A chance encounter between a woman with innovative green thumbs and a man dealing with green sludge has led to a major trial exploring different disposal options for sea lettuce.
The green invasion of slimy sea lettuce is an annual event on local shores each summer and can cost the Bay of Plenty Regional Council and Tauranga City Council up to $67,000 in disposal costs each year.
Now, Tauranga Harbour programme co-ordinator Bruce Gardner will head a trial exploring the use of sea lettuce as mulch for orchards, gardens, stock feed and possibly bio-fuel.
"The idea came from me, just by chance bumping into a lady collecting it in Kulim Park. She just swore by it. She thought it was a wonderful thing,'' Mr Gardner said.
"I thought it would be really good to have the science to see whether her perception was actually correct, that it was that beneficial to the soil.''
Traditionally, the lettuce was collected and disposed of at a compost facility at Te Maunga.
However, the spread of Psa through the region's kiwifruit vines meant there was little room left for sea lettuce.
The problem sparked Mr Gardner's idea for sustainable disposable options.
The project, which will run over the course of summer and autumn, will also explore the use of lettuce as stock feed, dewatering and turning it into pellets for fertiliser or using it for bio-fuel products.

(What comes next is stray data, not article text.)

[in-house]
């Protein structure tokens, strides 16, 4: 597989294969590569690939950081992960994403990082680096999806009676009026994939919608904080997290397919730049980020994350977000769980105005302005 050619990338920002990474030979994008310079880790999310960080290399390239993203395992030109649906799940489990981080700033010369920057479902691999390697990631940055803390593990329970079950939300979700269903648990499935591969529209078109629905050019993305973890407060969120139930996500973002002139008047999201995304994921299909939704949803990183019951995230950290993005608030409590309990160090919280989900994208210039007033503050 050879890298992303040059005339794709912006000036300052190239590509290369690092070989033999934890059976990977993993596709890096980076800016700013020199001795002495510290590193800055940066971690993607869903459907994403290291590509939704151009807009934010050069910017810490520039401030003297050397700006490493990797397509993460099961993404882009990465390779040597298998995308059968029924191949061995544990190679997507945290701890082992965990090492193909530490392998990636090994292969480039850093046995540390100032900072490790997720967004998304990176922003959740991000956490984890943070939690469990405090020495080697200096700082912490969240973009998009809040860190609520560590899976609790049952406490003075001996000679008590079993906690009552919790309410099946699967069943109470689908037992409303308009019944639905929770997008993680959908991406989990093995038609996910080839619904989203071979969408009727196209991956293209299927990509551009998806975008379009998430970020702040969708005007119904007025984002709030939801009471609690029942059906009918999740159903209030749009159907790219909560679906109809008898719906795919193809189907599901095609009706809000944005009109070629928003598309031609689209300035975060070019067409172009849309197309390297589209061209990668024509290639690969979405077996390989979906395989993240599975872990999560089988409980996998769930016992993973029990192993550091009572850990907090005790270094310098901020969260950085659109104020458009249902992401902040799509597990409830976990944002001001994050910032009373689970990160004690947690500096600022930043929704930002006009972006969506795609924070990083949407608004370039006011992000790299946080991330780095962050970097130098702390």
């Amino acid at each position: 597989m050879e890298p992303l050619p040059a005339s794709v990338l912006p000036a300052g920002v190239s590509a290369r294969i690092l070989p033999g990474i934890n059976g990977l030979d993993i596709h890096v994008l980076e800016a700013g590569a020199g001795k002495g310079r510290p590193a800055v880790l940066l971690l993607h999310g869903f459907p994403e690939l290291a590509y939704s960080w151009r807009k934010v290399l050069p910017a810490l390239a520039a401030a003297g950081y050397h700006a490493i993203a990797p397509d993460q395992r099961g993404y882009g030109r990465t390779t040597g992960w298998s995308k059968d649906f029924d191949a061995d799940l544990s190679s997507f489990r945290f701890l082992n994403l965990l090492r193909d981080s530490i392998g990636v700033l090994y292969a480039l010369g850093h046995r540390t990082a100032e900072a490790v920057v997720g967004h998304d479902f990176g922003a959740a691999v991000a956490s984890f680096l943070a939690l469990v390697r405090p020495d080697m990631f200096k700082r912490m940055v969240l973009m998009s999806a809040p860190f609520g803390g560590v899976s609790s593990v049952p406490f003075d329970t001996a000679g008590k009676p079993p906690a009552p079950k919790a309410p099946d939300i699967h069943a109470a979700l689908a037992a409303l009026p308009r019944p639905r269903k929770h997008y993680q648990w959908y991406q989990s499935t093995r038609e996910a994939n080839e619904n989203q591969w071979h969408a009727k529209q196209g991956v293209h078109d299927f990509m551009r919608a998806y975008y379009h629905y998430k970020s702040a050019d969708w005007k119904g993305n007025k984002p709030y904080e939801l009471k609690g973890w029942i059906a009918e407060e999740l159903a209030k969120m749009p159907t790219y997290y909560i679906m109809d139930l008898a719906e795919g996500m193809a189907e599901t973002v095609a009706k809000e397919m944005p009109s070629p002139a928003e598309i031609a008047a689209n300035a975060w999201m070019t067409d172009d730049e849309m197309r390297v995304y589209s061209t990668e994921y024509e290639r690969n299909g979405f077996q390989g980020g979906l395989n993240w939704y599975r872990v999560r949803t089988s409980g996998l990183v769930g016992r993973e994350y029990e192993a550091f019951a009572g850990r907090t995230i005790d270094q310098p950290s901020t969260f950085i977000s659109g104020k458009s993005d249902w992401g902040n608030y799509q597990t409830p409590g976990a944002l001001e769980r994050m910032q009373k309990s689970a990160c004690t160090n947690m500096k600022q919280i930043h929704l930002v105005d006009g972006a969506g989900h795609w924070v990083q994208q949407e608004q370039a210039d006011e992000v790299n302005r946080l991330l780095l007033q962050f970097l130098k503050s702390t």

"Rather than having all our eggs in one basket, we want to have a range of options available and people can use these.''
Mr Gardner said the lettuce was a nuisance and killed any sea life living on the foreshore if it was not removed in time.
When sea lettuce rotted, it released hydrogen sulphide _ the same gas and smell associated with Rotorua.
"If you live down Harbour Drive or that area in and the wind's blowing in shore, then sea lettuce there is quite a problem,'' Mr Gardner said.
The project will be helped under the regional council's Bright Ideas Innovation Fund, designed to assist innovative staff projects and ideas with $30,000.
Another project being explored at the regional council is the use of dairy farm effluent to fatten fish for commercial production or replenish native fish stocks.
Regional council corporate general manager Brian Trott said the Bright Ideas fund provided a boost to give staff time and some funding to get their ideas off the ground, and to hopefully benefit the region's communities as well.
"We've been excited to see the variety of projects staff have thought of_they're often the kind of things academic researchers might never come up with . . .'' Mr Trott said.